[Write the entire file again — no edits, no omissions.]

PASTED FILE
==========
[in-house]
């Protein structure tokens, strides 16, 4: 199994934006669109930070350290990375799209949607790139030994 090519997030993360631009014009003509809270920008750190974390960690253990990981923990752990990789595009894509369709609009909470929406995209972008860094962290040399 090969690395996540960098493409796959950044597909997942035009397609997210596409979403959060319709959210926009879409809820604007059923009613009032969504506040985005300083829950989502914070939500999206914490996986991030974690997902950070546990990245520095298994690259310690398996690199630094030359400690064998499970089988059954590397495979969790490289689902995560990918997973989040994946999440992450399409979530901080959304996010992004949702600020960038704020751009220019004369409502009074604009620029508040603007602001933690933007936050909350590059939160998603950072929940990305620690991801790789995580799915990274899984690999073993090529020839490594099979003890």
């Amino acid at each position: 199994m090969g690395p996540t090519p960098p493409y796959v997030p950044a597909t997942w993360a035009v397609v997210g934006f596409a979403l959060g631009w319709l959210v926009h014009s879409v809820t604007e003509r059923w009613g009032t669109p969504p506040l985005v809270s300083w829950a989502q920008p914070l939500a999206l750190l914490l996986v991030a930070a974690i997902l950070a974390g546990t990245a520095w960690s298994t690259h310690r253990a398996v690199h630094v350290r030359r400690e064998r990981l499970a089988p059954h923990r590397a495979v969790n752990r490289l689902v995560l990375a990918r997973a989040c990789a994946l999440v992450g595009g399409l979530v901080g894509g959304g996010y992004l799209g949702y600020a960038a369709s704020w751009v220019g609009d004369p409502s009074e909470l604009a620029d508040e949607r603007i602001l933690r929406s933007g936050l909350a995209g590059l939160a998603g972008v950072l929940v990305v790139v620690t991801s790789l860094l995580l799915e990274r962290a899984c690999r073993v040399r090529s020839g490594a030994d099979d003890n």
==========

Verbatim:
[in-house]
């Protein structure tokens, strides 16, 4: 199994934006669109930070350290990375799209949607790139030994 090519997030993360631009014009003509809270920008750190974390960690253990990981923990752990990789595009894509369709609009909470929406995209972008860094962290040399 090969690395996540960098493409796959950044597909997942035009397609997210596409979403959060319709959210926009879409809820604007059923009613009032969504506040985005300083829950989502914070939500999206914490996986991030974690997902950070546990990245520095298994690259310690398996690199630094030359400690064998499970089988059954590397495979969790490289689902995560990918997973989040994946999440992450399409979530901080959304996010992004949702600020960038704020751009220019004369409502009074604009620029508040603007602001933690933007936050909350590059939160998603950072929940990305620690991801790789995580799915990274899984690999073993090529020839490594099979003890």
């Amino acid at each position: 199994m090969g690395p996540t090519p960098p493409y796959v997030p950044a597909t997942w993360a035009v397609v997210g934006f596409a979403l959060g631009w319709l959210v926009h014009s879409v809820t604007e003509r059923w009613g009032t669109p969504p506040l985005v809270s300083w829950a989502q920008p914070l939500a999206l750190l914490l996986v991030a930070a974690i997902l950070a974390g546990t990245a520095w960690s298994t690259h310690r253990a398996v690199h630094v350290r030359r400690e064998r990981l499970a089988p059954h923990r590397a495979v969790n752990r490289l689902v995560l990375a990918r997973a989040c990789a994946l999440v992450g595009g399409l979530v901080g894509g959304g996010y992004l799209g949702y600020a960038a369709s704020w751009v220019g609009d004369p409502s009074e909470l604009a620029d508040e949607r603007i602001l933690r929406s933007g936050l909350a995209g590059l939160a998603g972008v950072l929940v990305v790139v620690t991801s790789l860094l995580l799915e990274r962290a899984c690999r073993v040399r090529s020839g490594a030994d099979d003890n």